Unemployment declines; how much do we owe?

Unemployment rate drops in all Illinois metro areas
The Illinois Department of Employment Security (IDES) has issued a report which provides us with information about the unemployment rates in each of Illinois’ 12 metropolitan areas. The good news was that each of the 12 metropolitan areas had a lower jobless rate in July 2017 than it had been twelve months earlier, with an especially significant drop in Chicago (currently 4.8%, which is down from 6.0% a year ago). 

As in previous metro reports, the jobless picture was slightly better in Illinois’ largest cities and suburban areas than throughout the state, indicating that we still have a long way to go in improving conditions statewide. Information released earlier in the summer indicated that Illinois’ unemployment rate remained higher than the national average and higher than our neighboring states. This shows that while progress is being made, we still need to do more to improve our jobs climate and keep jobs in Illinois.

How much do we owe?
This week I am adding a new feature to my update from the Capitol. As you know, Illinois is billions of dollars in debt to its many creditors which include local governments, hospitals, school districts, service providers and individuals. Earlier this summer, the Comptroller said the amount of unpaid bills the state owes should begin in September to slowly decrease from its already-unacceptably high level.

As I have traveled around the district, I have been asked exactly how much do we owe? It is hard to pin down a specific figure because some of our debt can only be estimated. The number below is the amount of unpaid bills we owe: that is, bills that have been submitted to the Comptroller for payment, but for which there is not enough money in the state’s checkbook to pay. There are other debts that we can only estimate. For example, by some estimates, our unfunded pension liability is well over $100 billion.

While the number changes from one day to the next, each week I will provide you with the most up-to-date figure available as of the time of writing. This week, the figure for how much in unpaid bills the state of Illinois currently owes is: $15,133,763,117.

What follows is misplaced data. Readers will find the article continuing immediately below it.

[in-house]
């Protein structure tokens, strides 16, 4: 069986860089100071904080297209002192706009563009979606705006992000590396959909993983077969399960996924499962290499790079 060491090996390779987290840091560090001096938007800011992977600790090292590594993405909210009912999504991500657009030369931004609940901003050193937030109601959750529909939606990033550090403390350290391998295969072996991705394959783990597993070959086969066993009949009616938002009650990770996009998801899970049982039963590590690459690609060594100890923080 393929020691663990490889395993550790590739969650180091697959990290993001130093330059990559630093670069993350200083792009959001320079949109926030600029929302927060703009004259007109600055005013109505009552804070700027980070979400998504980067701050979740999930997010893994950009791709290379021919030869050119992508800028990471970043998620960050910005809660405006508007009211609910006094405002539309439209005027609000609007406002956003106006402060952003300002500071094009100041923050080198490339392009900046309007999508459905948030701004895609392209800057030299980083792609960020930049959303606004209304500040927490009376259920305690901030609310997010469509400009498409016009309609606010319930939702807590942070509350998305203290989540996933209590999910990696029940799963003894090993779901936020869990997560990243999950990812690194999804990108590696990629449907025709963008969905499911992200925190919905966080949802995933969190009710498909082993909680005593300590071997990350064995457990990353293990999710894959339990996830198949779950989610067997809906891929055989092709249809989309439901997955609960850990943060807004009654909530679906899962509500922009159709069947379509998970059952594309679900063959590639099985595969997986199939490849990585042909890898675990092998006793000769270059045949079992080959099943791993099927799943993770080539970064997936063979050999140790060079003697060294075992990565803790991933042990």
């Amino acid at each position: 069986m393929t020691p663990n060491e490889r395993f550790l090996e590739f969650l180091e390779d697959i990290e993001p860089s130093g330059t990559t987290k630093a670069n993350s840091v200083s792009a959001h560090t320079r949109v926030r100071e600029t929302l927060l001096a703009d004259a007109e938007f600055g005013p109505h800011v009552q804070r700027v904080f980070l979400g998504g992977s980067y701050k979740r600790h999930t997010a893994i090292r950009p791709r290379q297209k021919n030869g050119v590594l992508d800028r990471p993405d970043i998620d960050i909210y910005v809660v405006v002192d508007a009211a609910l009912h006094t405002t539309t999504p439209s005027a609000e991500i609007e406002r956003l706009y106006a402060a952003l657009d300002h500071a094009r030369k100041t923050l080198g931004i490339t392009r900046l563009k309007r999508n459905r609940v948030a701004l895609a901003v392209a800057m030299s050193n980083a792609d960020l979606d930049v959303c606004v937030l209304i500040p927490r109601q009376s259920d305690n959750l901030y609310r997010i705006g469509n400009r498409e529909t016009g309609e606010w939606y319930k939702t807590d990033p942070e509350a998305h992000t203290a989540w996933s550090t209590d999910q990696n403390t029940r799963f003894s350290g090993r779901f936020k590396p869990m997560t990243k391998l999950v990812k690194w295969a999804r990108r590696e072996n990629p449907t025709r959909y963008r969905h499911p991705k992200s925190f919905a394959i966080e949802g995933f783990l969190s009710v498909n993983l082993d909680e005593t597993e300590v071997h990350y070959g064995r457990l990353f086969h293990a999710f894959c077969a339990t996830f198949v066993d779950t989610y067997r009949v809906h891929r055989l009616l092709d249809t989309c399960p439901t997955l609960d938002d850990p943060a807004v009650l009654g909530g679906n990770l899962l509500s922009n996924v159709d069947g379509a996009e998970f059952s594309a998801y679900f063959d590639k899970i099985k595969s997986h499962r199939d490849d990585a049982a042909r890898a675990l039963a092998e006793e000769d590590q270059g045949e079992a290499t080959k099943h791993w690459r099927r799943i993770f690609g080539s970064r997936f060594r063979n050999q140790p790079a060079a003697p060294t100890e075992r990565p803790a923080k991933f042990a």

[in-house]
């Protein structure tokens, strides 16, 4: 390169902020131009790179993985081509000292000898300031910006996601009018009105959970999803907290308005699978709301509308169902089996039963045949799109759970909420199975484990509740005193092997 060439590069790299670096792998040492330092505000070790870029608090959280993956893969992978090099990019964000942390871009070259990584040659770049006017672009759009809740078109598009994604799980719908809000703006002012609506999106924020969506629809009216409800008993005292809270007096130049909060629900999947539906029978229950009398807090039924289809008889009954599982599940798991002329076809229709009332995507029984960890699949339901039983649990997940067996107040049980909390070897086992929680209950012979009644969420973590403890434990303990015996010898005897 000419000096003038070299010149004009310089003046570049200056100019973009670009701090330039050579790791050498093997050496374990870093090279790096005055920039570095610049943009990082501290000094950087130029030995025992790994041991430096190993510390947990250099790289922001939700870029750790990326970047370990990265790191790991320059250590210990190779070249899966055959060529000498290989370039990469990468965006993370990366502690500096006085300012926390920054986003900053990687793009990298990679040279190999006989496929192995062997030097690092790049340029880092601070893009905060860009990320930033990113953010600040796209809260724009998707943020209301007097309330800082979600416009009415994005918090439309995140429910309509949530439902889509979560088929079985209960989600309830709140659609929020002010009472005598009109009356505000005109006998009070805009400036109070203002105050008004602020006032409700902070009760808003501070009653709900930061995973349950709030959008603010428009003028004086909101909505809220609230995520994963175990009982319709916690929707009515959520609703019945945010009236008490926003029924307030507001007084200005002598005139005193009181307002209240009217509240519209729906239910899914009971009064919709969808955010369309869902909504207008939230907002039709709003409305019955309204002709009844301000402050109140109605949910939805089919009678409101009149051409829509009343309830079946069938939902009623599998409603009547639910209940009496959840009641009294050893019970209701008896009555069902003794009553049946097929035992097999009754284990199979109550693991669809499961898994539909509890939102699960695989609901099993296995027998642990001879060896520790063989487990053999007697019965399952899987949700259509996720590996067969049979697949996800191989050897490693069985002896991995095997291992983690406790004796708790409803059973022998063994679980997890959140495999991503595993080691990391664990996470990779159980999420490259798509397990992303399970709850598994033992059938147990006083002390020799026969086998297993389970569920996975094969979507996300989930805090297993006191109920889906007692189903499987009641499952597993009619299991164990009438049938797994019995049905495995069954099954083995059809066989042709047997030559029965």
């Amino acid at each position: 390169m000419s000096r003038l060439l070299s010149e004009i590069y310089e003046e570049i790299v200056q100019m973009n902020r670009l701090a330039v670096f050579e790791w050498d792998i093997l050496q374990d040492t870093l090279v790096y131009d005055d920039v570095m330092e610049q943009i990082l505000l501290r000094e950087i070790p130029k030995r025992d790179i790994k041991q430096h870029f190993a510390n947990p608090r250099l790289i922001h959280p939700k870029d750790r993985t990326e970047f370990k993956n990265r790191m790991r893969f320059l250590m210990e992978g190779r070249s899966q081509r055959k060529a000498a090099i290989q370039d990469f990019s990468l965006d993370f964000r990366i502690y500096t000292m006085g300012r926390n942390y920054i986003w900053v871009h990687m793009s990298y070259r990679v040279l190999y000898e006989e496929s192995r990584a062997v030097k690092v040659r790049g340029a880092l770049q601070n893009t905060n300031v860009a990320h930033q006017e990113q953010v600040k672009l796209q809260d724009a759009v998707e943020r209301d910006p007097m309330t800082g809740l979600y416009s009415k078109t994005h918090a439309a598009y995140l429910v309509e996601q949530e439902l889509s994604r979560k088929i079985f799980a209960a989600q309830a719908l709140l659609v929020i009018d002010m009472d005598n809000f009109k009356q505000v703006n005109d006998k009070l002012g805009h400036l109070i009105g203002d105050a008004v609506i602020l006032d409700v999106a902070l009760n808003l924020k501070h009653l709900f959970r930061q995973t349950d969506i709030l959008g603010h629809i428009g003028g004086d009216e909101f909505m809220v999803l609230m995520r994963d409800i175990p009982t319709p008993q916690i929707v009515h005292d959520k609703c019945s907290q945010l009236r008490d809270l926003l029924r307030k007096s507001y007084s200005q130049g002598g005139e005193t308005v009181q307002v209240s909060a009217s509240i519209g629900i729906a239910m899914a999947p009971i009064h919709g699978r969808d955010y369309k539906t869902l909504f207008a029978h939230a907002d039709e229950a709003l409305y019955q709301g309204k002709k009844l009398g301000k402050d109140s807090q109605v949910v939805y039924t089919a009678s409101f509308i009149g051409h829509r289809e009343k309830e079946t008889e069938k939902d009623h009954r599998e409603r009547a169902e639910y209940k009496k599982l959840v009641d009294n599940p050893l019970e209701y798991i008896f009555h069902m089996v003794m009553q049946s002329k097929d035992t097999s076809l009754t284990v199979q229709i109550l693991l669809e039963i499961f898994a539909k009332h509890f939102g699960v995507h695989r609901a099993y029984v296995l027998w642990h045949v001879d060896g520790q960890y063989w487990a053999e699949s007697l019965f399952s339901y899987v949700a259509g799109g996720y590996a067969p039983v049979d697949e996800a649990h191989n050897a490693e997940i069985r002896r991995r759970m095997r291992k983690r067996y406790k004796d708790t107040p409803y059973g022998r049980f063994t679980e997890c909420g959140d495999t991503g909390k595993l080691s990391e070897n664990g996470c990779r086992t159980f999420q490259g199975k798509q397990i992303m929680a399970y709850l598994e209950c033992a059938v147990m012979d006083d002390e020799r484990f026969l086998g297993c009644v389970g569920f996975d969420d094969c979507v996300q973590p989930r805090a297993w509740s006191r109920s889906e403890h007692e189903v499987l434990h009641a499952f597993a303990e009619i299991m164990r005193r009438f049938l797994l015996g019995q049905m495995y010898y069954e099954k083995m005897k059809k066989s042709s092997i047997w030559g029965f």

Honoring Chief Drollinger
A special ceremony was conducted at the Hoopeston Sweet Corn Festival on Sunday to honor Hoopeston Police Chief Mark Drollinger for his many years of service to the community. His recent passing was a loss for the entire community. The Hoopeston Police Force formed a semi-circle on stage in support as many had known and worked with Mark for many years. Mark's wife Susie and son Patrick came forward and received two Proclamations: one from the Illinois General Assembly and one from Governor Bruce Rauner. For many days after things were over, I saw several signs throughout the community that said "Thank you Chief." He will be missed.

New engines on Amtrak trains will cut travel time by an hour from Chicago to St. Louis
The trains running on the Amtrak line which includes the stops in our district in Pontiac and Dwight will soon begin using improved diesel-powered locomotives that will be capable of running at speeds of up to 125 miles per hour in open areas. The enhanced performances generated by these 4,400-horsepower units could reduce travel time on the line known as the “Lincoln Service” by more than one hour. Currently, traveling the full route from Chicago to St. Louis takes five hours and 40 minutes. The faster trains would reduce that time to four hours and 30 minutes.

The re-engined “Lincoln Service” is part of a long term program to improve service on one of Illinois’ most historic train routes. The Chicago & Alton line was completed in 1855 with legal help from Springfield attorney Abraham Lincoln. Union Pacific, which owns the railroad track, has worked with the federal government to install safety fencing alongside the track for much of the route. In some sections, double track has been laid, and some road crossings have been closed. Warning of faster train speeds, both public and private authorities reminding pedestrians and motorists to exercise caution around the tracks.

September is National Preparedness Month
The Illinois Emergency Management Agency (IEMA) has launched its “Disasters Don’t Plan Ahead, You Can,” program to remind Illinois residents that disaster can strike anytime. IEMA is encouraging Illinoisans to take a few moments to make plans with family members to make emergency plans for your household.

IEMA’s director pointed out that Hurricane Harvey has demonstrated the devastation that can occur from a disaster that was forecast several days in advance. Many disasters offer little or no warning at all. As part of Disaster Preparedness Month, IEMA will be offering information on how to put together a family emergency communication plan, but also such important tips as how to assembly your emergency supply kit and methods of receiving notifications in the event of disaster. More information is available at www.ready.illinois.gov.

Did You Know?
The Illinois Supreme Court has seven justices who are chosen from five judicial districts. Each justice serves a ten-year term on the Court. These same districts are used to choose justices for the Appellate Court, which is the court just below the Supreme Court. These judges also serve ten-year terms. Beneath the Appellate Court are the state’s Circuit Courts. Circuit Judges serve six-year terms, while appointed associate judges to the Circuit Courts hold four-year terms.

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